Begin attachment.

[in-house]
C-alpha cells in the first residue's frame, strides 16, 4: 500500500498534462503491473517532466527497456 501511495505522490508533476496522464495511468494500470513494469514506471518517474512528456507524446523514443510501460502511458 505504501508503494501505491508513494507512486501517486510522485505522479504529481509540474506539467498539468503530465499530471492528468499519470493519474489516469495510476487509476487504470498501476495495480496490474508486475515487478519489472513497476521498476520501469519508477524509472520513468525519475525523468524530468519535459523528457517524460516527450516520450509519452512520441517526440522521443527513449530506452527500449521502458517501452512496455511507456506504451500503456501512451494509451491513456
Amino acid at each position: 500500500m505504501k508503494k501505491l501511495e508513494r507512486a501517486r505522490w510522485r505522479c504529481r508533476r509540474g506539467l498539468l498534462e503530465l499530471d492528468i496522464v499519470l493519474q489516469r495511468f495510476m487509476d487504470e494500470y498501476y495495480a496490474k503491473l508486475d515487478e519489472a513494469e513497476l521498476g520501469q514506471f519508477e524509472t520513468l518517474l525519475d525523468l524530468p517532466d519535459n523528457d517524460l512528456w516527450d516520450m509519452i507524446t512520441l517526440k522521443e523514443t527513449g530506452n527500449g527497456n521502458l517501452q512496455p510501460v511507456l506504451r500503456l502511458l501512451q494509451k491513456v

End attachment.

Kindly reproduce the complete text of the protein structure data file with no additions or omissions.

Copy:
[in-house]
C-alpha cells in the first residue's frame, strides 16, 4: 500500500498534462503491473517532466527497456 501511495505522490508533476496522464495511468494500470513494469514506471518517474512528456507524446523514443510501460502511458 505504501508503494501505491508513494507512486501517486510522485505522479504529481509540474506539467498539468503530465499530471492528468499519470493519474489516469495510476487509476487504470498501476495495480496490474508486475515487478519489472513497476521498476520501469519508477524509472520513468525519475525523468524530468519535459523528457517524460516527450516520450509519452512520441517526440522521443527513449530506452527500449521502458517501452512496455511507456506504451500503456501512451494509451491513456
Amino acid at each position: 500500500m505504501k508503494k501505491l501511495e508513494r507512486a501517486r505522490w510522485r505522479c504529481r508533476r509540474g506539467l498539468l498534462e503530465l499530471d492528468i496522464v499519470l493519474q489516469r495511468f495510476m487509476d487504470e494500470y498501476y495495480a496490474k503491473l508486475d515487478e519489472a513494469e513497476l521498476g520501469q514506471f519508477e524509472t520513468l518517474l525519475d525523468l524530468p517532466d519535459n523528457d517524460l512528456w516527450d516520450m509519452i507524446t512520441l517526440k522521443e523514443t527513449g530506452n527500449g527497456n521502458l517501452q512496455p510501460v511507456l506504451r500503456l502511458l501512451q494509451k491513456v